Steve Huntley operates with an unassuming grace.
And yet I was surprised on Thursday when he elegantly, and quietly, announced his retirement from the Chicago Sun-Times after 30 distinguished years.
I guess because I can’t imagine this joint without him.
Why should readers care? Isn’t this just so much inside baseball, you know, media droning on about media?
I can answer that.
He protected us.
All of us.
Liberals, moderates, conservatives, libertarians, citizens, politicians, reporters.And always, first and foremost, readers.
Steve was my first boss at the Chicago Sun-Times back when the publisher and executive editor, John Cruickshank and Michael Cooke, foisted me upon him in 2004 to fill the space on the editorial page once occupied by legendary political columnist Steve Neal.
At the time, the paper was reeling from Neal’s suicide and from the aftershocks of the federal fraud investigation of our felonious owner/chairman, Conrad Black, and his henchman, David Radler.
And then I arrived. A longtime television reporter suddenly thrust into a print newsroom, I braced myself for pushback. Print has always seen itself as hallowed space — the high church of journalism — and historically viewed television types as blown-dry hairdos with not much under the hair.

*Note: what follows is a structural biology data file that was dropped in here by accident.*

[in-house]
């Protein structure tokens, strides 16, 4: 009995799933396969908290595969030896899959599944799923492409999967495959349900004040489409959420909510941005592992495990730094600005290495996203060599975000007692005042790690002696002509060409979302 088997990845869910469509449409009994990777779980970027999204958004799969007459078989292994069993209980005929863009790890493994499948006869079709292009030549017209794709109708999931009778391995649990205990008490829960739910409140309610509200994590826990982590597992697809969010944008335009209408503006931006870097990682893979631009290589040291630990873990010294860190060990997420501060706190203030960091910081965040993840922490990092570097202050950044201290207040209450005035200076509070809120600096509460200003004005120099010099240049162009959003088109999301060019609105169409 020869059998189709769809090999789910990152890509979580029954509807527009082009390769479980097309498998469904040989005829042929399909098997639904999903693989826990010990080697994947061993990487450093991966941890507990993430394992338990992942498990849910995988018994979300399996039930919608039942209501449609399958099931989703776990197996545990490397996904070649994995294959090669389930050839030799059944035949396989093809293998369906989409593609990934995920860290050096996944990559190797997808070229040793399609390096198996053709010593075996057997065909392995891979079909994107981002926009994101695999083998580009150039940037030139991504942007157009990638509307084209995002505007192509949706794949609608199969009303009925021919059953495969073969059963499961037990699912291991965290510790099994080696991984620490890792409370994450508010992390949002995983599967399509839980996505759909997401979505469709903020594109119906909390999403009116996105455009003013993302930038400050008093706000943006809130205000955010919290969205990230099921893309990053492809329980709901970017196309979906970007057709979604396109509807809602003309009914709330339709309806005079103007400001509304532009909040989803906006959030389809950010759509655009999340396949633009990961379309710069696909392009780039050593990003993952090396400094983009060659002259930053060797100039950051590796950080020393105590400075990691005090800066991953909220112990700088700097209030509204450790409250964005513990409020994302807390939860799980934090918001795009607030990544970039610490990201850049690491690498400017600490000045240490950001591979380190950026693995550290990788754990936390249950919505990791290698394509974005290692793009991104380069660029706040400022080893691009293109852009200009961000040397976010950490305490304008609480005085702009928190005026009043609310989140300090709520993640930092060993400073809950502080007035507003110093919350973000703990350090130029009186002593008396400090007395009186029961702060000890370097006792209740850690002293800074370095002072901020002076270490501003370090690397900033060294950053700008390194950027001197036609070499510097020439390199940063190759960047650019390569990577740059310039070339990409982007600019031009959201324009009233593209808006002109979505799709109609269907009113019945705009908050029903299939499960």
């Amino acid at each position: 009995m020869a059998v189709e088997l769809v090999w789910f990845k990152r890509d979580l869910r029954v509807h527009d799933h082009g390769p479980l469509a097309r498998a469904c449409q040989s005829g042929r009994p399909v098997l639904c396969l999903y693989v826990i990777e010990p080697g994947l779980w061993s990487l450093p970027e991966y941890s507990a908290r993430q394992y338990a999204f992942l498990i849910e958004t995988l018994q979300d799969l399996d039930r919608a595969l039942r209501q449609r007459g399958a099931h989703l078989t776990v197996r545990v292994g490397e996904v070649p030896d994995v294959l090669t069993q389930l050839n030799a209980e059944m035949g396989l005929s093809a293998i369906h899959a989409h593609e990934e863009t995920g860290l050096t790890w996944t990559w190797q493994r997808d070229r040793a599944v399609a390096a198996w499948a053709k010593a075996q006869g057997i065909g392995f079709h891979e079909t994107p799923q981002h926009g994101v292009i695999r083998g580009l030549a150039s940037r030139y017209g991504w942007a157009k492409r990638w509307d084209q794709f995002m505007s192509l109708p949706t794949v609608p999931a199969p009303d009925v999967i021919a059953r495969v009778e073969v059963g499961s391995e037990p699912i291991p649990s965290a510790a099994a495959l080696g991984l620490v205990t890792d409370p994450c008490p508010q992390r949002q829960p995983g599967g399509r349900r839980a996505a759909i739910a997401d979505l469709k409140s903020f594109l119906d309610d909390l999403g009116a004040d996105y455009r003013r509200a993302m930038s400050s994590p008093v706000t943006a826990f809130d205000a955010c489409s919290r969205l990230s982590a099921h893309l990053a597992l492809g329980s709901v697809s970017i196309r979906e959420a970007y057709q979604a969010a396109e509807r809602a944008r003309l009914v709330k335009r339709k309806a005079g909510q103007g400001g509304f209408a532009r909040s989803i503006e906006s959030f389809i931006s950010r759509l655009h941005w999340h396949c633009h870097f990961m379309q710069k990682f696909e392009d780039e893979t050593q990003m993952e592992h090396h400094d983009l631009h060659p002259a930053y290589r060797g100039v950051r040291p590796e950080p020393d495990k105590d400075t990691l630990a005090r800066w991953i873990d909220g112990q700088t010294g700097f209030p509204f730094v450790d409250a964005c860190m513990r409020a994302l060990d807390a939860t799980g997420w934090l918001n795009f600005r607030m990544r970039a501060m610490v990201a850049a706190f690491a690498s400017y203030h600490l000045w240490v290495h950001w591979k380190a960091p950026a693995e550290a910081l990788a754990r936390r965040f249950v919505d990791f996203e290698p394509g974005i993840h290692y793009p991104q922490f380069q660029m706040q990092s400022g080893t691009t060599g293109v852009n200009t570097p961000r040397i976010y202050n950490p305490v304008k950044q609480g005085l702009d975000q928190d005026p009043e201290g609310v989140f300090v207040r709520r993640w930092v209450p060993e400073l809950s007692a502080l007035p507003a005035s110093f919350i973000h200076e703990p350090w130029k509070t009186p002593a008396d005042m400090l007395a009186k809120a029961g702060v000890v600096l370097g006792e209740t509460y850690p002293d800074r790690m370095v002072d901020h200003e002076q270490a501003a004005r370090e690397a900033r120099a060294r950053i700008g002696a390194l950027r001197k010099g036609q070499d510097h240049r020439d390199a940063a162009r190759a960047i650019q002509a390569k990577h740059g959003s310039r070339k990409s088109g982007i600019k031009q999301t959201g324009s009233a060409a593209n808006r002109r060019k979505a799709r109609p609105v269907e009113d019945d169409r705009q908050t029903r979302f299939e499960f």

But Steve Huntley, a languid Southern gentleman, warmly welcomed me on my first day 11 years ago. What, he inquired, was I planning to write?And how soon would I be ready to file?
As editor of the editorial page back then, he could easily have tried to steer my columns in one direction or another.
He never did.
Moreover, when I would explain the position I was taking — on the mayor, the Catholic Church, the state Legislature — he gave no sign of agreement or disagreement.He cared only about facts and fairness.
Like my columnist colleague, Mark Brown, I was shocked to discover when Steve become a columnist that he had truckloads of opinions.
“I am always most struck,” wrote Mark in an email, “by Steve being such a consummate journalism professional that most of us didn’t have an inkling of the depth of his conservative views until he started writing his column.”
Tough on Obamacare, an abiding supporter of Israel, and no friend of Hillary, Steve offered a full range of conservative views that were eloquently argued and written. While I admit he and I often see the world from different perspectives, it is a respectful disagreement.
Respect is what Steve offered every day in the newsroom to colleagues and to readers.
While some people in our business are larger than life, imposing and self-promoting, he is the opposite. What he promoted for the all the years he was our editor was the news.
And, on the opinion pages, the free and unfettered exchange of views.
It is a lucky ink-stained wretch who can brag that he or she once worked for Steve Huntley.Because every one of us knows he made us better than we otherwise might have been.
Thank you, boss.
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